Herbert Pardes, M.D. (Chair) is Executive Vice Chair of the Board of Trustees of New York-Presbyterian Hospital. He formerly served as President and Chief Executive Officer of New York-Presbyterian Hospital and the New York-Presbyterian Healthcare System. His origins are in the field of psychiatry, and he has an extensive background in health care and academic medicine. He is nationally recognized for his broad expertise in education, research, clinical care, and health policy, and as an ardent advocate of support for academic medicine. Dr. Pardes served as Director of the National Institute of Mental Health (NIMH) and U.S. Assistant Surgeon General during the Carter and Reagan administrations (1978–1984). Dr. Pardes left NIMH in 1984 to become Chair of the Department of Psychiatry at Columbia University’s College of Physicians and Surgeons and in 1989 was also appointed Vice President for Health Sciences for Columbia University and Dean of the Faculty of Medicine at the College of Physicians and Surgeons. He served as President of the American Psychiatric Association (1989), as Chair of the Association of American Medical Colleges (AAMC) (1995–1996), and as Chair of the AAMC’s Council of Deans (1994–1995). In addition, he served two terms as Chair of the New York Association of Medical Schools. Dr. Pardes chaired the Intramural Research Program Planning Committee of the National Institutes of Health (NIH) from 1996 to 1997, served on the Presidential Advisory Commission on Consumer Protection and Quality in the Healthcare Industry, and is President of the Scientific Council of the National Alliance for Research on Schizophrenia and Depression. He serves on numerous editorial boards, has written more
than 155 articles and chapters on mental health and academic medicine topics, and has negotiated and conducted international collaborations with a variety of countries including India, China, and the former Soviet Union. Dr. Pardes has earned numerous honors and awards, including the U.S. Army Commendation Medal (1964), the Sarnat International Prize in Mental Health (1997), election to the Institute of Medicine of the National Academy of Sciences (1997), and election to the American Academy of Arts and Sciences (2002). Dr. Pardes received his medical degree from the State University of New York-Downstate Medical Center (Brooklyn) in 1960. He received his bachelor of science degree summa cum laude from Rutgers University in 1956. He completed his internship and residency training in psychiatry at Kings County Hospital in Brooklyn and also did psychoanalytic training at the New York Psychoanalytic Institute.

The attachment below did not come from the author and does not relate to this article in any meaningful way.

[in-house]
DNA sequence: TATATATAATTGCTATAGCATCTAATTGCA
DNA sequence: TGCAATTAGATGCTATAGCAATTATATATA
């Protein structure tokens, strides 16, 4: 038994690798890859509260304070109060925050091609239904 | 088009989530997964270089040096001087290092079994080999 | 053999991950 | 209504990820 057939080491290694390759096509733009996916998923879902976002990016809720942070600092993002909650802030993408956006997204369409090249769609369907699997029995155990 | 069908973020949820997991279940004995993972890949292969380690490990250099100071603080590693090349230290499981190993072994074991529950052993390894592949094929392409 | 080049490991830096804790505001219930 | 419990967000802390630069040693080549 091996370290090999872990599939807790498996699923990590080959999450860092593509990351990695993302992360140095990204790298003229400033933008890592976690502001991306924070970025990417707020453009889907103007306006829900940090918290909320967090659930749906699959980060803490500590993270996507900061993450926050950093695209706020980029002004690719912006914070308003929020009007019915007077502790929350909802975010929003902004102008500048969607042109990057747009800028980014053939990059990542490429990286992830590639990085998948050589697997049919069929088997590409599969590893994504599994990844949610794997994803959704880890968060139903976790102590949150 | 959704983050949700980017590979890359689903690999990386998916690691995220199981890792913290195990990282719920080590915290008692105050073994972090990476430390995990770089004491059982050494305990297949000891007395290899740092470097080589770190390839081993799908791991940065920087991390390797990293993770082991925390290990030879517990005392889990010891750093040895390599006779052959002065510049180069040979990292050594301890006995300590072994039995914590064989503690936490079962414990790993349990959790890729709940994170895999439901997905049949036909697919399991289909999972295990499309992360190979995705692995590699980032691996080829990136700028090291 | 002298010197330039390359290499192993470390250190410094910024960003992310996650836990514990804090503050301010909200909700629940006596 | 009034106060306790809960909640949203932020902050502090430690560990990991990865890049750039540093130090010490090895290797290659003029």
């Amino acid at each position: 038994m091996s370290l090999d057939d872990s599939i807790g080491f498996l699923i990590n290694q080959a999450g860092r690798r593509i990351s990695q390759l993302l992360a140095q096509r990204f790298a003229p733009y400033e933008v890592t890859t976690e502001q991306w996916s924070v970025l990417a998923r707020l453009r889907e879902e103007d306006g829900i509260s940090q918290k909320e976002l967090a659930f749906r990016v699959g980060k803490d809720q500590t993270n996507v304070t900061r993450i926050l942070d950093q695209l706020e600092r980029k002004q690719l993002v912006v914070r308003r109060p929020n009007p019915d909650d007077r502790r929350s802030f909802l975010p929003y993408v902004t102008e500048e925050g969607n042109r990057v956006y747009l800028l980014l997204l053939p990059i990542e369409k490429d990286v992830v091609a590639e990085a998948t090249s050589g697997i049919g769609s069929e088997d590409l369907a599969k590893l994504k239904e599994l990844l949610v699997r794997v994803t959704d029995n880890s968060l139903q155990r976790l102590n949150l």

Arthur J. Barsky III, M.D., is Professor of Psychiatry at Harvard Medical School and Vice Chair for Research in the Department of Psychiatry at the Brigham and Women’s Hospital in Boston, Massachusetts. His major interests are hypochondriasis and somatization, the psychological factors that affect symptom reporting in the medically ill, and the cognitive and behavioral treatment of somatic symptoms. Dr. Barsky has been the principal investigator of nine National Institute of Mental Health (NIMH) and National Institutes of Health (NIH) research grants in these areas. He has authored 140 articles, 23 book chapters, and the books Worried Sick: Our Troubled Quest for Wellness and Feeling Better. Dr. Barsky received the President’s Research Award from the American Psychosomatic Society. He has been a Faculty Fellow of the Mind/Brain/Behavior Interfaculty Initiative of Harvard University, and was a member of the work group to revise the Diagnostic and Statistical Manual of Mental Disorders (DSM-5). He has been a visiting professor at the Georgetown University School of Medicine, the University of Wisconsin Medical School, the University of Illinois College of Medicine, Dartmouth Medical School, and the Allegheny University of the Health Sciences. He is a Distinguished Life Fellow of the American Psychiatric Association, a Fellow of the American College of Psychiatrists, and served on the Council of the American Psychosomatic Society. Dr. Barsky graduated from Williams College and the Columbia University College of Physicians and Surgeons. He interned at the Beth Israel Medical Center in New York City and completed a residency in psychiatry at the Massachusetts General Hospital in Boston, where he remained on the full-time faculty until 1993 when he moved to the Brigham and Women’s Hospital.